As has been the case in the past, I believe it is the private sector and not the government that will have to lead the country out of recession. Our road networks, canals, water systems and railways - none were the result of government activity.
I'm sure there are other similar wood-treatment products out there but only the Ronseal test will get us any closer to making sure that riots, housing associations and charities do what they say on the tin.
Despite all this noise, the government lacks a coherent sustainable housing policy and is instead simply implementing a range of haphazard measures that either constitute unhelpful noise or which store up problems for unwary investors.
Last week, the Government published its new National Planning Policy Framework (NPPF). Most commentators claim that they have squared the circle by protecting the green belt whilst simultaneously giving a presumption in favour of sustainable development.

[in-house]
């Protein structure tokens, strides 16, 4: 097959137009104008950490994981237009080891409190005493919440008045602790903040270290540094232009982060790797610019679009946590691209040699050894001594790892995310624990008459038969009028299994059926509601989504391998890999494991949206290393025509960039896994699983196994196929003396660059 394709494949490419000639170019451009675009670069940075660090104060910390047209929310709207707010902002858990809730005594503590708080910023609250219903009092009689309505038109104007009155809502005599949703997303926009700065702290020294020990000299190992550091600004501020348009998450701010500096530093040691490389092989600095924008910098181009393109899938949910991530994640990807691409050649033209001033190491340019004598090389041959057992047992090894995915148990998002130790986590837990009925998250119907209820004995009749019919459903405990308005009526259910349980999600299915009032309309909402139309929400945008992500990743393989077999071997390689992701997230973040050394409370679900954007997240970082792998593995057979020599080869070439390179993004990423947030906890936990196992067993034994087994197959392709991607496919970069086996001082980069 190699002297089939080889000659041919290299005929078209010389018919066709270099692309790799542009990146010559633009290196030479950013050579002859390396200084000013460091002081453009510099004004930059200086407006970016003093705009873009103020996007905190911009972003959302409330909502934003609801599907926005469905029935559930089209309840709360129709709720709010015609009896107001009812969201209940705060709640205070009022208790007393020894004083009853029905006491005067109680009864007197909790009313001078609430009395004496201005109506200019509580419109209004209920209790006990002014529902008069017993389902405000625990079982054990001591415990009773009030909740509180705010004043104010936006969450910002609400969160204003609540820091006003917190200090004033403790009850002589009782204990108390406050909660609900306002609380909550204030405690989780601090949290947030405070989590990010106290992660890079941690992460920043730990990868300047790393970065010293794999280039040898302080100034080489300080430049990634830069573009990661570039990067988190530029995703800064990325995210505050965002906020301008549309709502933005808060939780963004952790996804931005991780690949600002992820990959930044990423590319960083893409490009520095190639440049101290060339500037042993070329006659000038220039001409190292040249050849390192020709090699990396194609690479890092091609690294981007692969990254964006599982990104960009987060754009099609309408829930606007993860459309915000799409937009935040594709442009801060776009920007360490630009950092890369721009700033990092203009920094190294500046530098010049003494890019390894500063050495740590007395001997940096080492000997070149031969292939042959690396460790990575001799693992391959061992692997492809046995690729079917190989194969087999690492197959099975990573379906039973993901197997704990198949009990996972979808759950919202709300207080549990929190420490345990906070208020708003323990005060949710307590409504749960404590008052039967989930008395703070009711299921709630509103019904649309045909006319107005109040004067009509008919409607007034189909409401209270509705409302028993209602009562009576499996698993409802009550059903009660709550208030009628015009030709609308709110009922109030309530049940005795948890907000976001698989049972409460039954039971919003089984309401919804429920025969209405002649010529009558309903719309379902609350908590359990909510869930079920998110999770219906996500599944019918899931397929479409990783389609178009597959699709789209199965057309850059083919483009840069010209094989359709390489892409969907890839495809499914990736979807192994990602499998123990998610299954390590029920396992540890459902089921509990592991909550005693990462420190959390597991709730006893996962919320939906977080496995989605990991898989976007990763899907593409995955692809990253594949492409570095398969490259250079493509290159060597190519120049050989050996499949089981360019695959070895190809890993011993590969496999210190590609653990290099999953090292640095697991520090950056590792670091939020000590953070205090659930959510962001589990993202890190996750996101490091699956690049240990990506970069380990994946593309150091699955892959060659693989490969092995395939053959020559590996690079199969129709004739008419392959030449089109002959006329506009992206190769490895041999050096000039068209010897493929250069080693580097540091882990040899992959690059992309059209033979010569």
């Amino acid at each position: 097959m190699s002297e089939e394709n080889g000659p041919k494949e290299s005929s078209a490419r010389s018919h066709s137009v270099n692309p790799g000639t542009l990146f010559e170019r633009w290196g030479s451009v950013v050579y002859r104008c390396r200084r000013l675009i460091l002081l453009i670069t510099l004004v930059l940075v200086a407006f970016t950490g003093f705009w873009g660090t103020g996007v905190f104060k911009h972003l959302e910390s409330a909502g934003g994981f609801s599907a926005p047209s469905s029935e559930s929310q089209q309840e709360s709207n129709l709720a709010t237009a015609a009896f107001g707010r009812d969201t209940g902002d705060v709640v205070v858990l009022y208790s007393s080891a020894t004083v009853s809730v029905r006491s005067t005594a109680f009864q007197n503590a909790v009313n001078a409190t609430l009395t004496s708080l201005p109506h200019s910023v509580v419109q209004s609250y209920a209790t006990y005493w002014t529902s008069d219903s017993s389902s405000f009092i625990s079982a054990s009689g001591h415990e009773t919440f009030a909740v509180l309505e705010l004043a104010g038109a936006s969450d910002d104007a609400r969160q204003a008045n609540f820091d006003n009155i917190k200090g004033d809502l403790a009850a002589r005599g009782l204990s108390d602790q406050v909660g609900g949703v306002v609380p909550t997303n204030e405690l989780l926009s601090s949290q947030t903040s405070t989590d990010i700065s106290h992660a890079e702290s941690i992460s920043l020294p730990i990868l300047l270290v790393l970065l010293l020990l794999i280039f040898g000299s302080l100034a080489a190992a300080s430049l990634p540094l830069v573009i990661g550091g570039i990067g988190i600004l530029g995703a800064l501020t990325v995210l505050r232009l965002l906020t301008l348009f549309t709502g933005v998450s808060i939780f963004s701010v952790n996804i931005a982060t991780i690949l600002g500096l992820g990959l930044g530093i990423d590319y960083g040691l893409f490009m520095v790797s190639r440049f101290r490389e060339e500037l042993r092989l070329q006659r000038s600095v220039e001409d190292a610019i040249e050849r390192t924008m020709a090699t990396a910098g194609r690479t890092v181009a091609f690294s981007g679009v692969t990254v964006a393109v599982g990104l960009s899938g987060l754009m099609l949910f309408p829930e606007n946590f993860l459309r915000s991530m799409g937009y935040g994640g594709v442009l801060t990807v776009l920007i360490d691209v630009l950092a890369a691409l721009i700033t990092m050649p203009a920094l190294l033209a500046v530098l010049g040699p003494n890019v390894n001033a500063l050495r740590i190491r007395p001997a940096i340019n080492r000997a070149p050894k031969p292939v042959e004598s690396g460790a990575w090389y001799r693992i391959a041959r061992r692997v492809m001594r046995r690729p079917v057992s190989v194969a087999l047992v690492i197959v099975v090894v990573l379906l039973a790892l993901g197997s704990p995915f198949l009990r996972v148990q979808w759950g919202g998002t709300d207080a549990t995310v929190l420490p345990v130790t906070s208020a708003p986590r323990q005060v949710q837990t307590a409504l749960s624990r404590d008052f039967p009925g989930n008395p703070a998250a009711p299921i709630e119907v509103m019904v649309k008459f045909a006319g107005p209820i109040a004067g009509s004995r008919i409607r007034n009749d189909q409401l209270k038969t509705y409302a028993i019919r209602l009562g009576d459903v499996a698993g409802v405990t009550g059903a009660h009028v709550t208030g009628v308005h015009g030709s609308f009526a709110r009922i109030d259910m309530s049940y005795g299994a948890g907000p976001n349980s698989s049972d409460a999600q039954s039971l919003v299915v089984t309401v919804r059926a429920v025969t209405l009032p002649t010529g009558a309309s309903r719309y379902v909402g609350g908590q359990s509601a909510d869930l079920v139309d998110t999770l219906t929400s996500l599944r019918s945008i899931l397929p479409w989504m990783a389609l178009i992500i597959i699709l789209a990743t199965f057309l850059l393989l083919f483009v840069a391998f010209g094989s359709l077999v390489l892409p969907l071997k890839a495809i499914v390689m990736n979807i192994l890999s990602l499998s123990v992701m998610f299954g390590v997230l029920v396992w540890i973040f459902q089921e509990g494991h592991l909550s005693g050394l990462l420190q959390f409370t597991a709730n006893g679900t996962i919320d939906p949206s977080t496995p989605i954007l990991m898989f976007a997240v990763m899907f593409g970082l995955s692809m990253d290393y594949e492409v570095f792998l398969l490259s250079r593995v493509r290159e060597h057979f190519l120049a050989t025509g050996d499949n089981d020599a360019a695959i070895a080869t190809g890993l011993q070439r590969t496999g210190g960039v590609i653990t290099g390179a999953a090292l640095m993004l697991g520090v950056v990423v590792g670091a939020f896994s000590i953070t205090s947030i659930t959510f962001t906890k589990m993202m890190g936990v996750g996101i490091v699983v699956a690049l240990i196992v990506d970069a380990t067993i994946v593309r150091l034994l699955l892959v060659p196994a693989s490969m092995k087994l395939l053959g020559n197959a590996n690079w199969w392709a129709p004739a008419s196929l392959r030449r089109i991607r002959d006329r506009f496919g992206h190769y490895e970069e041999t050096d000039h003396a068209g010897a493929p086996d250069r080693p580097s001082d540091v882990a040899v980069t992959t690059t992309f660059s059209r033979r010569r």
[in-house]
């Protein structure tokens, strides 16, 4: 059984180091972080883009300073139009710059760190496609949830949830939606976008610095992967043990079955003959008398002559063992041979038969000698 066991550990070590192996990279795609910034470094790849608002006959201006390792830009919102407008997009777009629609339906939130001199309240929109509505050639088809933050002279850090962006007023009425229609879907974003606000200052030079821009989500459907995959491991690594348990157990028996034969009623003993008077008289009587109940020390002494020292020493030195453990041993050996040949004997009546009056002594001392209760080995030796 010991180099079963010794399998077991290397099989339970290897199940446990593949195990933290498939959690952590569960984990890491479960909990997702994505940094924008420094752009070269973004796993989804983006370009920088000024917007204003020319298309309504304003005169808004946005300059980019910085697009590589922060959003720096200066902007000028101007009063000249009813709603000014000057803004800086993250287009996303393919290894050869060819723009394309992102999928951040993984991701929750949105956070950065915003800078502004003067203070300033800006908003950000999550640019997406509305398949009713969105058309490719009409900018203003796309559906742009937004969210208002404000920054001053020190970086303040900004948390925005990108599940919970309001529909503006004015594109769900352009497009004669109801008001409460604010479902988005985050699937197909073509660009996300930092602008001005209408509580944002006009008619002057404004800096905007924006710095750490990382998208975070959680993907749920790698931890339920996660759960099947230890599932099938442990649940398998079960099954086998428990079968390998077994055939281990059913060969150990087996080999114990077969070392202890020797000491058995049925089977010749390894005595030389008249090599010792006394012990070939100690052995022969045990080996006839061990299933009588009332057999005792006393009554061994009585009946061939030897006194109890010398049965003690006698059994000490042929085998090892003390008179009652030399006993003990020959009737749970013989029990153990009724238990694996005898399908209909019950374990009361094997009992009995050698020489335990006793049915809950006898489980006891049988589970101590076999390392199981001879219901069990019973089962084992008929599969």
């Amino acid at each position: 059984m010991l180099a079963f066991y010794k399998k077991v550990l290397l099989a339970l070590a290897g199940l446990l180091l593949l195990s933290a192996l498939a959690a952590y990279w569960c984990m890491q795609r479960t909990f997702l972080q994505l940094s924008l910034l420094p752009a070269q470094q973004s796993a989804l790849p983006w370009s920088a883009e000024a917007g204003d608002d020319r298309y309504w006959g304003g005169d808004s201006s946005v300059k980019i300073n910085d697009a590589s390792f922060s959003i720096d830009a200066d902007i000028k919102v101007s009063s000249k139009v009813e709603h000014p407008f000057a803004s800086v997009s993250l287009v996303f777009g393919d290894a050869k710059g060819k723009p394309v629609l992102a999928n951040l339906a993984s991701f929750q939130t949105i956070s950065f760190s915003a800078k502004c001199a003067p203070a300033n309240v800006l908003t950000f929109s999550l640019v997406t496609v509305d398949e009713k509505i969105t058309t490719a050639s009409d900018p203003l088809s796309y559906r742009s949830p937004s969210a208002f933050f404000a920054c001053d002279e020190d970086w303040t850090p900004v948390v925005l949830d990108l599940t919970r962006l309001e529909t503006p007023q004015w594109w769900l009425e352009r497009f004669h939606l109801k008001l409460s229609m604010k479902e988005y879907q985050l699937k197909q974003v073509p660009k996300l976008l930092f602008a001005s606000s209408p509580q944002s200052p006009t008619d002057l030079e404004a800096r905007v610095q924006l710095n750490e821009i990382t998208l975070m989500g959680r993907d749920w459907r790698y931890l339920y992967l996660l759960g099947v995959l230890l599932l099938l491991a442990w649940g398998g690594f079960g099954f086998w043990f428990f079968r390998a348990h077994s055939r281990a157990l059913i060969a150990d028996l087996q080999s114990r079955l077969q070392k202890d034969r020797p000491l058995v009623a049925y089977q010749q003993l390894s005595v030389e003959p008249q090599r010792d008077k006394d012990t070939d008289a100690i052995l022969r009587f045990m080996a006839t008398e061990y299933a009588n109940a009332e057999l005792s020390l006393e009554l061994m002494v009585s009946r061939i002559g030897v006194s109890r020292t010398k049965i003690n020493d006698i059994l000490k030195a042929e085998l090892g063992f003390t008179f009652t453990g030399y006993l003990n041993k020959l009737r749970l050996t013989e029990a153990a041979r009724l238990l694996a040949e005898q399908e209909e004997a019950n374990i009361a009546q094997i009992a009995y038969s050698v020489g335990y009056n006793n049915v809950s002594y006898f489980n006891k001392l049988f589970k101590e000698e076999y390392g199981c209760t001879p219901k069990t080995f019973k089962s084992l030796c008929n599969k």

For those of us involved in housing, the growth agenda is what matters. We understand how important growth is for the economy and how essential it is that we create new jobs, not least because so many housing associations are exploring ways of assisting their residents to get into work.
We can't be scared of being told, 'That has been done before' or 'what a silly idea'. Banging on the doors of government is no different, easier or harder than doing business and building relationships with other businesses. We just think that it is. But it's not.
According to The Department of Communities and Local Government there are more than 1.7million families on housing waiting lists. Considering that Local Authorities throughout England commissioned the building of just 380 new homes in Q1 2011 we are unlikely to ever eradicate that backlog.